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How To Save Money On Your Wedding Venue

With such a huge portion of your wedding budget going on your venue, it's understandable that couples are keen to get the very best value for their money and keep costs down where possible. There are a good few tips to bear in mind when heading off on your venue search...

Time of Year

It probably comes as no surprise that the price of wedding venues goes up and down depending on the time of year. Naturally, most couples want to get married in the peak of summer, when the weather is warmer, dryer and a little more trustworthy. This means that venues (and suppliers) become extremely busy during this period, and so the cost is higher.

Often venues will have 2, 3 or 4 different brackets, for example, January to April would be their cheapest bracket and May to September their most pricey. December can also be a little more expensive as Christmas can be a popular time to get married as well. If you really want to save the pennies, you can often get venues in low season for nearly half the price of peak season.

Day of the Week

For the same reasons, days of the week will usually come with different price tags. Saturday understandably being the most sought after and expensive, and mid-week (Monday - Thursday) being the least. Of course, you really have to consider how much you mind your guests having to take a day off work and likely having work the next day. If you're a couple who likes to party hard, then this might not be suitable for you. You also risk some guests potentially not being able to come at all. However, it being such a huge saving, it may still be worth it for you.

Consider Venue Packages

Alot of venues (unless they're dry hire), will offer packages. These will include things like food and drinks packages, entertainment, accommodation and even decor elements. While it might feel like they are trying to squeeze everything out of you that they can, you'll usually find that outsourcing most of these things will end up costing more.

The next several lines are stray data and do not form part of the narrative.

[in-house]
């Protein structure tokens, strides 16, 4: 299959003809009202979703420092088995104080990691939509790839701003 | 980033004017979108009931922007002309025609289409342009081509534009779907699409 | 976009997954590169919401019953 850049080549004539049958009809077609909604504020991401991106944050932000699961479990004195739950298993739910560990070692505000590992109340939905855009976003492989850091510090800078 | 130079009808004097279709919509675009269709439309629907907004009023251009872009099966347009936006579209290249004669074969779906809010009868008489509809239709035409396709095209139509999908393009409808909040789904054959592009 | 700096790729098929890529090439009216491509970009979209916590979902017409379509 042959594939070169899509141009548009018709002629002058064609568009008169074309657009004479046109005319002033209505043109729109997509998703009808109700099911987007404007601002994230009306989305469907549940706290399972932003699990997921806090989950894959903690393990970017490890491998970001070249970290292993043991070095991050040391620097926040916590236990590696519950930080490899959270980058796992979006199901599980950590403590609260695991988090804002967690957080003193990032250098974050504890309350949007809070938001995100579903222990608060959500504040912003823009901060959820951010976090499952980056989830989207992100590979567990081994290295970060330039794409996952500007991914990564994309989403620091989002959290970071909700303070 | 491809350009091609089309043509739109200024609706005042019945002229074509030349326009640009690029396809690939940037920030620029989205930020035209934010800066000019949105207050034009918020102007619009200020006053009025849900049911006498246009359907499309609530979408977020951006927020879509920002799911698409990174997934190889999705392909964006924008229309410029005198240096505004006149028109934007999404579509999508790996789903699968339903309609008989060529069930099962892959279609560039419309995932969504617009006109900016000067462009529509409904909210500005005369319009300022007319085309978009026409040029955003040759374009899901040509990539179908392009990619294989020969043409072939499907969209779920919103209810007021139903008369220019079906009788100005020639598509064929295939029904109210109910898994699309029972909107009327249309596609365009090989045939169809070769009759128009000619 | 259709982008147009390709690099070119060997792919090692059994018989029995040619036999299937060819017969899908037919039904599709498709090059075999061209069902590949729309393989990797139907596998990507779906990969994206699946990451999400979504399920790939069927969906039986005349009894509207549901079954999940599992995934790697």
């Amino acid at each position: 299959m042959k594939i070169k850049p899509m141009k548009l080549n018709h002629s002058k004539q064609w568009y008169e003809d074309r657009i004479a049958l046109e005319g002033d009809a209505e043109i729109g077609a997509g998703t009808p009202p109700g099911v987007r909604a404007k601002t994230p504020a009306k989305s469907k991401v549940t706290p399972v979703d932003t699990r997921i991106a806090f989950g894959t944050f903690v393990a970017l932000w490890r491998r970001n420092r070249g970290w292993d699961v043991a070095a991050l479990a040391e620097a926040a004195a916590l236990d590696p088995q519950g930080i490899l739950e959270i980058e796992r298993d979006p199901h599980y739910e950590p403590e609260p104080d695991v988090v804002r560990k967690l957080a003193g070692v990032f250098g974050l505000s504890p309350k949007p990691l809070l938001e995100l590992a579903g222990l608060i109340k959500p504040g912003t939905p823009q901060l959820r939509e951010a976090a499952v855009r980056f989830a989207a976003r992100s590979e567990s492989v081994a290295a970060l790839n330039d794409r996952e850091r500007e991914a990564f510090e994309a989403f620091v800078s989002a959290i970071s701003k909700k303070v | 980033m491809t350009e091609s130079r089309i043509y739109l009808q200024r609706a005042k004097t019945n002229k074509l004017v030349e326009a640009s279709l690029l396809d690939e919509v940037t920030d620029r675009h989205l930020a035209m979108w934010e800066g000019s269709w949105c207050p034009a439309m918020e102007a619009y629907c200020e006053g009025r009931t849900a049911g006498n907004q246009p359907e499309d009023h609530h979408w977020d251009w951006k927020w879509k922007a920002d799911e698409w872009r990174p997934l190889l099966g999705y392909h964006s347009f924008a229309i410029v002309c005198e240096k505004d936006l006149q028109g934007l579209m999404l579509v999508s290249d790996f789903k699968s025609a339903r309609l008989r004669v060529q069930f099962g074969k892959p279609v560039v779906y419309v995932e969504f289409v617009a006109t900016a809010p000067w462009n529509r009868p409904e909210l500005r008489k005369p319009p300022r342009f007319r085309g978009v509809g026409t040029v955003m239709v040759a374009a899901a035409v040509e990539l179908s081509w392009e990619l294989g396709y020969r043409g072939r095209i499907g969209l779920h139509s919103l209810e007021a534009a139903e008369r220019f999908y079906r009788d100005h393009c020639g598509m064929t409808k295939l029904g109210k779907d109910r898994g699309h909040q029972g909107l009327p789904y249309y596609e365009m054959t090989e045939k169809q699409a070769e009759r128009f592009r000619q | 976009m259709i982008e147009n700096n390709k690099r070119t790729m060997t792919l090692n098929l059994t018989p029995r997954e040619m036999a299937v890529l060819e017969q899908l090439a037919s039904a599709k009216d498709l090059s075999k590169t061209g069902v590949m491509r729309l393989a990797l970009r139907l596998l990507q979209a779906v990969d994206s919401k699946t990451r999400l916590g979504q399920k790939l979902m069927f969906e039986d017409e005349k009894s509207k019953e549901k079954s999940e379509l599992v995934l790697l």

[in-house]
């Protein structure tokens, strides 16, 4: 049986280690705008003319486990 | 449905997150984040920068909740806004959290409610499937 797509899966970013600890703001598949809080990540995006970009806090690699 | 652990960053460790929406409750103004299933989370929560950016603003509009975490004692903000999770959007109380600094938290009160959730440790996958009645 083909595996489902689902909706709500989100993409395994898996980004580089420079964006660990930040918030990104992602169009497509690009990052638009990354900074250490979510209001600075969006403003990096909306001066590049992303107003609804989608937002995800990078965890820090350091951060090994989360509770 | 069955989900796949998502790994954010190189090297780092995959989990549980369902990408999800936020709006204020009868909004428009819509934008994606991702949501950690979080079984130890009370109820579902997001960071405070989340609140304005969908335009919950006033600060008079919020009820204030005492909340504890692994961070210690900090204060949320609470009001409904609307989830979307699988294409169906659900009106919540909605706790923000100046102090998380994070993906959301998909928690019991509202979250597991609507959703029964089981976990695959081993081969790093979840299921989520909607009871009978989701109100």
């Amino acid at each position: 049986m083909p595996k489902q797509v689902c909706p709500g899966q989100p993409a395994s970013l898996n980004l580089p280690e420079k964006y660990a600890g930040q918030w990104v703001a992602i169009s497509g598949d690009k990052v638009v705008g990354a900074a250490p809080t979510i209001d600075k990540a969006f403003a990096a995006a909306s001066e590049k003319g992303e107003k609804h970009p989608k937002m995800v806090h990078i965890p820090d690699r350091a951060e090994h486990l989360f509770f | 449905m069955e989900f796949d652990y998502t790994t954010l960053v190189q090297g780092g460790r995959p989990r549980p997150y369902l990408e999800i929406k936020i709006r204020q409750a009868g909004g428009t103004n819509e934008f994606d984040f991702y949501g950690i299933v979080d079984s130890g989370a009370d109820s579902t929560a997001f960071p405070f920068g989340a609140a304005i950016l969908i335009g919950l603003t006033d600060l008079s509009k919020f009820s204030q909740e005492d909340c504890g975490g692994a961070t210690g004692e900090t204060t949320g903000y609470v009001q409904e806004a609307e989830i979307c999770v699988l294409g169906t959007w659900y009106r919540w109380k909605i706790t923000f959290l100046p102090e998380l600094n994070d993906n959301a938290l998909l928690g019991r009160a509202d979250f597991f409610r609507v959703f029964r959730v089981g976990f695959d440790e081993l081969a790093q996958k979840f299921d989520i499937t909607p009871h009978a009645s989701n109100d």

Not only that, but it's logistically much simpler and less stressful, as there will be less suppliers to manage and the venue will be able to take more control.

Guest Count

When it comes to your guest list, it's a good idea to view each and every guest with a price tag over their heads. The more guests you have, the bigger venue you'll need, the more food and drink you'll need, the more tableware and potentially furniture hire you'll need. This is one of the biggest elements that will really add up, so if you're on a tight budget, you'll need to be a little more selective with who you invite.

Stay In One Place

While it used to be much more traditional for couples to get married in a chuch or registry office and then move on to a seperate venue for the reception, it's become a much more popular choice to have the whole day in one location, including the ceremony. It's rare that a wedding venue won't have a licensed room or structure for couples to hold legal ceremonies in.

Another option if to do the legal part on a different day, perhaps just the two of you or with close friends and family, and then hold a non-legal ceremony at the venue on the day. This will save costs of transport to two different locations, as well as saving you a lot of time you could be spending sipping cocktails and chatting with loved ones. It also brings you a lot more freedom to have your ceremony however you want it.

Food and Drink

This is another part of your day that will cost a large part of the budget. There are a few things to consider when deciding on food and drink.

When it comes to booze, it's not compulsory to have a free bar. If you can afford it, then I would highly recommend doing so, but if you can't, then it's not a biggy and it should'nt be expected. If you do decide to have a free bar, you can have a cap on it (e.g. up to £1,000), or only include certain drinks (wine and beer only). Opting for prosecco instead of champagne for the drinks reception and toasts is also very much advised.

For your wedding breakfast, a buffet is much more cost-effective than having a three-course meal. Consider having the cake cut up to serve for dessert to save having an extra course. And when it comes to your evening food, only cater for 60 - 80% of guests. The likelihood is, most guests will eat very little and some won't eat any at all after a big meal, so you don't need to provide enough food for everyone.


If you follow these tips and tricks together, you could save yourself hundreds or even thousands of pounds. It all adds up, and some things that add onto your bill are simply unnecessary. Book your venue wisely, and speak with the venue manager about your budget before booking. They'll likely want to help you make a cost-effective plan so that you book them.

For other tips and advice around planning your wedding, please feel free to reach out via the contact form, or email I'd love to hear from you!


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